The phone rang insistently, time after time. I gave in. The man on the line introduced himself as Kalman Goldschmidt. Only recently has the world learned of his heroic and unbelievable story: The man who was given only a few weeks to live by doctors and modern medicine due to the disease raging in his intestines decided to declare war on the disease.
“If I will travel the regular path of disease and doctors, then I will also finish on the normal path. I’m not there,” Reb Kalman declared and launched his battle. It was a glorious battle, one that he waged for more than five years with strength and splendor.
What were Rav Kalman’s weapons of war? Not the surgeon’s scalpel, nor penicillin nor any other drug. Rather, he employed one singular characteristic that was deeply imbued in his blood, etched on his bones and on his heart: simchah, joy.
He faced his copious suffering, and the Angel of Death standing with his sword drawn beside his bed, and began to laugh loudly. “You cannot take this from me,” he said, laughing loudly. “Simchah may not be the biggest mitzvah,” he used to repeat the well-known Chassidic dictum, “but it can bring the person to the greatest mitzvah.”
He would often cite the parable brought in the Orchos Tzaddikim: “There were two people who were boarding a ship to travel. One had a thorn in his foot, and he could not walk to the ship; his friend was able to board the ship. The one left behind began to curse…In time he heard that the ship had sunk and that the people aboard had died, so he began to praise the Creator, because he saw that it was in order for him to live. Therefore, a person should be happy with the suffering and other damages he sustains, because he does not know what good he is destined to derive from them.”
He did not only tell himself to be joyous. He radiated it to all those around him. His home became a happy house, and an address for any down-and-out Yid. From his own suffering, he was able to find balm for their hearts. In his illness, he brought joy to the healthy ones. While in his bed, he was able to smile to every person, and returned many from sin.
During that phone conversation, he said that the public is not aware of the holy place that can effect yeshuos in the city of Teveria, the resting place of Harav Nachman of Horodenka, zy”a, one of the disciples of the Baal Shem Tov.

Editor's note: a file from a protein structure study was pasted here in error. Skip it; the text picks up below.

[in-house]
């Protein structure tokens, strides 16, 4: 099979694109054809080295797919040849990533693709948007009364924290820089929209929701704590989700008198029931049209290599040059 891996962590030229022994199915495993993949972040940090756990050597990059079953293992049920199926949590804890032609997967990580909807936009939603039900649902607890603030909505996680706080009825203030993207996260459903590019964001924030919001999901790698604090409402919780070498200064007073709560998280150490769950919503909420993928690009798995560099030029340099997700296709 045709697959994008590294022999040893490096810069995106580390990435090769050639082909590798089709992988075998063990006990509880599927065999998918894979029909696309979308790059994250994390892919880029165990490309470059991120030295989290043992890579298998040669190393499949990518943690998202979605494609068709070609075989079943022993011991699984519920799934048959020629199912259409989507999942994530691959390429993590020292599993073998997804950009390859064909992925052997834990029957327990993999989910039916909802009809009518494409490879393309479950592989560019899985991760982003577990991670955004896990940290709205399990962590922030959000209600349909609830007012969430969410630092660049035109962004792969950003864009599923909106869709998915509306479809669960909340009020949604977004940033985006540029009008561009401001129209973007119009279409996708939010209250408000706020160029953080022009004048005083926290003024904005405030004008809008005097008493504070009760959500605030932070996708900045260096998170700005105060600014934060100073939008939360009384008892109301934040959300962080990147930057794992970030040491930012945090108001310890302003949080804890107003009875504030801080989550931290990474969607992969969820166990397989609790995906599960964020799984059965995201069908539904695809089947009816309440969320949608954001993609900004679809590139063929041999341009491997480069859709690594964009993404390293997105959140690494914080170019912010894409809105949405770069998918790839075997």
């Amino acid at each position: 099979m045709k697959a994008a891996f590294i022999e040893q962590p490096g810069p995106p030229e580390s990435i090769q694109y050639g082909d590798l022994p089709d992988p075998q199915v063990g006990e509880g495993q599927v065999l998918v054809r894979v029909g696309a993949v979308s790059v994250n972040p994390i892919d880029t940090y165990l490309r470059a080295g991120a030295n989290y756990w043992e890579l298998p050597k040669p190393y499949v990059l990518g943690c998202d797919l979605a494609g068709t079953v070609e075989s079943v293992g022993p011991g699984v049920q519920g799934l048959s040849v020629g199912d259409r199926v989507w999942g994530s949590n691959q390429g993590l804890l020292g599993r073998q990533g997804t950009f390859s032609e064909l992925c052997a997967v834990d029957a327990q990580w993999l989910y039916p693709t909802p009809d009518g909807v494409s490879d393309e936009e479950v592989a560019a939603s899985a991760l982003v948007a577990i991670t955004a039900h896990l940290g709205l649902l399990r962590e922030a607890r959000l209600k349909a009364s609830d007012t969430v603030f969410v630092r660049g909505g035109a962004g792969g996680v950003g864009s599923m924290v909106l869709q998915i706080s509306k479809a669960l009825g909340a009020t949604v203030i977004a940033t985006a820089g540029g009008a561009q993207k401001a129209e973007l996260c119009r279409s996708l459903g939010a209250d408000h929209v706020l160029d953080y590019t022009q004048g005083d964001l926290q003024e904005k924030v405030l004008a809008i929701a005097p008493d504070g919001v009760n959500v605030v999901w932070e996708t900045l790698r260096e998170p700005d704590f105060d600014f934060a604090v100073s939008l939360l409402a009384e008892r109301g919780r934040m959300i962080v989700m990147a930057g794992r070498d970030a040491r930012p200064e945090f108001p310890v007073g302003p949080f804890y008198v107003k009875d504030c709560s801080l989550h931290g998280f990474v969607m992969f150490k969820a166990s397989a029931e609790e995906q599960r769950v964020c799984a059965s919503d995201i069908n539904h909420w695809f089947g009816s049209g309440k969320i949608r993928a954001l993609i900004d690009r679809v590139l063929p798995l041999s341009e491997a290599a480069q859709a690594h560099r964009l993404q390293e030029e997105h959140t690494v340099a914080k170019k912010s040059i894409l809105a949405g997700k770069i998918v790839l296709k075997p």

“If I am alive despite my condition,” Rav Kalman cried, “it is only in his merit.” He wanted to make the public aware of the upcoming yahrtzeit. “There is no need to travel far; the tzaddik who protected Eretz Yisrael from the riots will certainly protect all those who daven at his kever.”
Indeed, under his inspiration, the place has recently drawn multitudes to daven there. People come to pour out their hearts and effect yeshuos at the resting place of the person who was described by the Baal Shem Tov as “Ne’eman beisi kadosh v’tahor.” Rav Kalman even held a bonfire on the hilula, 2 Tammuz, and took it upon himself to be mezakeh the public at the tziyun of the tzaddik.
He had another purpose in this publicizing: He wanted to erect an ohel over the headstone so that it would be a worthy site of tefillah for the thousands of people who came in the rain and in the sun. The local authority was less enthusiastic about the idea. “Maybe if people will write about this place and its segulos, they will understand the holiness of the tziyun,” he said.
This week, replete with mitzvos and good deeds, adorned with suffering and pain, the mashpia Harav Kalonymous Kalman ben Reb Shabsai, z”l, returned his soul to his Maker, to the anguish of thousands of people who found solace in him.
Two hours after his relatively sudden passing, the local authority’s approval to build the ohel over the tziyun of the tzaddik of Horodenka was delivered to his house. He had won.